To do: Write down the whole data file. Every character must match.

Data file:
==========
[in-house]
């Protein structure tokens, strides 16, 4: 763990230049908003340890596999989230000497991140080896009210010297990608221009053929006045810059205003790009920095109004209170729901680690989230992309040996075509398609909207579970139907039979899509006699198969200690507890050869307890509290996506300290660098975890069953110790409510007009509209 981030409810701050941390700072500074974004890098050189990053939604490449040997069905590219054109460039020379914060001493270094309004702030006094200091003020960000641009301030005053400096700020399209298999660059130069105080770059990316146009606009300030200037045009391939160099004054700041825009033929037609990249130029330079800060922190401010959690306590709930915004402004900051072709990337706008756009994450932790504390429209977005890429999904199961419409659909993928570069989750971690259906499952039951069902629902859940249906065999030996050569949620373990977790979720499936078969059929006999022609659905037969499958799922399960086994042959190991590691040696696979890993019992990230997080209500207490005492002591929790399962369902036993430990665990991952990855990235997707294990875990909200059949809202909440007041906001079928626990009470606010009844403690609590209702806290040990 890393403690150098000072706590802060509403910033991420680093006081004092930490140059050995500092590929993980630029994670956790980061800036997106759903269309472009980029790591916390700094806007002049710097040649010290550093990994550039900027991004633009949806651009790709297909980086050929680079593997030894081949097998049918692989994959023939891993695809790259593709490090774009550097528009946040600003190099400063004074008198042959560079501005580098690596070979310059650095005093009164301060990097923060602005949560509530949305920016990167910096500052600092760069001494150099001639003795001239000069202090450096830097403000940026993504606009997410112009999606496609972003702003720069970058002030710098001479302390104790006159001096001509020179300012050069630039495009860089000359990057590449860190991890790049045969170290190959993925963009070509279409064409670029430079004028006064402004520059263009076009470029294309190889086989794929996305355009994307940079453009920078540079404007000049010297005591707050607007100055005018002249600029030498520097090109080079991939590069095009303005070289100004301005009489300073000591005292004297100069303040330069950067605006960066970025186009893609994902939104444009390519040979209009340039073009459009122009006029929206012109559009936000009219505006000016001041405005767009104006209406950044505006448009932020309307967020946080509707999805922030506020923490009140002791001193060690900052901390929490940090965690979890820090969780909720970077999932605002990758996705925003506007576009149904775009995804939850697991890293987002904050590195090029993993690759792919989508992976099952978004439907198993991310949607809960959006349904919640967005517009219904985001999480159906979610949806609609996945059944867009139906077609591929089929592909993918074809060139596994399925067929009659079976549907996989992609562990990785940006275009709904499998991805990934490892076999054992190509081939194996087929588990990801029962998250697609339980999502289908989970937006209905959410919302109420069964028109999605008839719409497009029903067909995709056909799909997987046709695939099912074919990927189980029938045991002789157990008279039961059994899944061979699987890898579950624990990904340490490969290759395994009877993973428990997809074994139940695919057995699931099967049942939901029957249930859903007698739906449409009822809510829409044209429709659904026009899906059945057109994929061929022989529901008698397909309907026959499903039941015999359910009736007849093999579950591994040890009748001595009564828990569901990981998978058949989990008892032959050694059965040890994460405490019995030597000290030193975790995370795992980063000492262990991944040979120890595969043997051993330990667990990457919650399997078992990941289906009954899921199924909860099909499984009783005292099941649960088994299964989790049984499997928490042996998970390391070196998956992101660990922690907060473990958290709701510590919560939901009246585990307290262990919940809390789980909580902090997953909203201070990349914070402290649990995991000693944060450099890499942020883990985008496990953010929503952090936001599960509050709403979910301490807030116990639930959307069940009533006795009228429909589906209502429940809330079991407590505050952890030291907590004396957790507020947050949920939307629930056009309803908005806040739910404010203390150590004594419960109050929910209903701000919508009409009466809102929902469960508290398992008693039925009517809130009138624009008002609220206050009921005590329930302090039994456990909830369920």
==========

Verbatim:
[in-house]
């Protein structure tokens, strides 16, 4: 763990230049908003340890596999989230000497991140080896009210010297990608221009053929006045810059205003790009920095109004209170729901680690989230992309040996075509398609909207579970139907039979899509006699198969200690507890050869307890509290996506300290660098975890069953110790409510007009509209 981030409810701050941390700072500074974004890098050189990053939604490449040997069905590219054109460039020379914060001493270094309004702030006094200091003020960000641009301030005053400096700020399209298999660059130069105080770059990316146009606009300030200037045009391939160099004054700041825009033929037609990249130029330079800060922190401010959690306590709930915004402004900051072709990337706008756009994450932790504390429209977005890429999904199961419409659909993928570069989750971690259906499952039951069902629902859940249906065999030996050569949620373990977790979720499936078969059929006999022609659905037969499958799922399960086994042959190991590691040696696979890993019992990230997080209500207490005492002591929790399962369902036993430990665990991952990855990235997707294990875990909200059949809202909440007041906001079928626990009470606010009844403690609590209702806290040990 890393403690150098000072706590802060509403910033991420680093006081004092930490140059050995500092590929993980630029994670956790980061800036997106759903269309472009980029790591916390700094806007002049710097040649010290550093990994550039900027991004633009949806651009790709297909980086050929680079593997030894081949097998049918692989994959023939891993695809790259593709490090774009550097528009946040600003190099400063004074008198042959560079501005580098690596070979310059650095005093009164301060990097923060602005949560509530949305920016990167910096500052600092760069001494150099001639003795001239000069202090450096830097403000940026993504606009997410112009999606496609972003702003720069970058002030710098001479302390104790006159001096001509020179300012050069630039495009860089000359990057590449860190991890790049045969170290190959993925963009070509279409064409670029430079004028006064402004520059263009076009470029294309190889086989794929996305355009994307940079453009920078540079404007000049010297005591707050607007100055005018002249600029030498520097090109080079991939590069095009303005070289100004301005009489300073000591005292004297100069303040330069950067605006960066970025186009893609994902939104444009390519040979209009340039073009459009122009006029929206012109559009936000009219505006000016001041405005767009104006209406950044505006448009932020309307967020946080509707999805922030506020923490009140002791001193060690900052901390929490940090965690979890820090969780909720970077999932605002990758996705925003506007576009149904775009995804939850697991890293987002904050590195090029993993690759792919989508992976099952978004439907198993991310949607809960959006349904919640967005517009219904985001999480159906979610949806609609996945059944867009139906077609591929089929592909993918074809060139596994399925067929009659079976549907996989992609562990990785940006275009709904499998991805990934490892076999054992190509081939194996087929588990990801029962998250697609339980999502289908989970937006209905959410919302109420069964028109999605008839719409497009029903067909995709056909799909997987046709695939099912074919990927189980029938045991002789157990008279039961059994899944061979699987890898579950624990990904340490490969290759395994009877993973428990997809074994139940695919057995699931099967049942939901029957249930859903007698739906449409009822809510829409044209429709659904026009899906059945057109994929061929022989529901008698397909309907026959499903039941015999359910009736007849093999579950591994040890009748001595009564828990569901990981998978058949989990008892032959050694059965040890994460405490019995030597000290030193975790995370795992980063000492262990991944040979120890595969043997051993330990667990990457919650399997078992990941289906009954899921199924909860099909499984009783005292099941649960088994299964989790049984499997928490042996998970390391070196998956992101660990922690907060473990958290709701510590919560939901009246585990307290262990919940809390789980909580902090997953909203201070990349914070402290649990995991000693944060450099890499942020883990985008496990953010929503952090936001599960509050709403979910301490807030116990639930959307069940009533006795009228429909589906209502429940809330079991407590505050952890030291907590004396957790507020947050949920939307629930056009309803908005806040739910404010203390150590004594419960109050929910209903701000919508009409009466809102929902469960508290398992008693039925009517809130009138624009008002609220206050009921005590329930302090039994456990909830369920």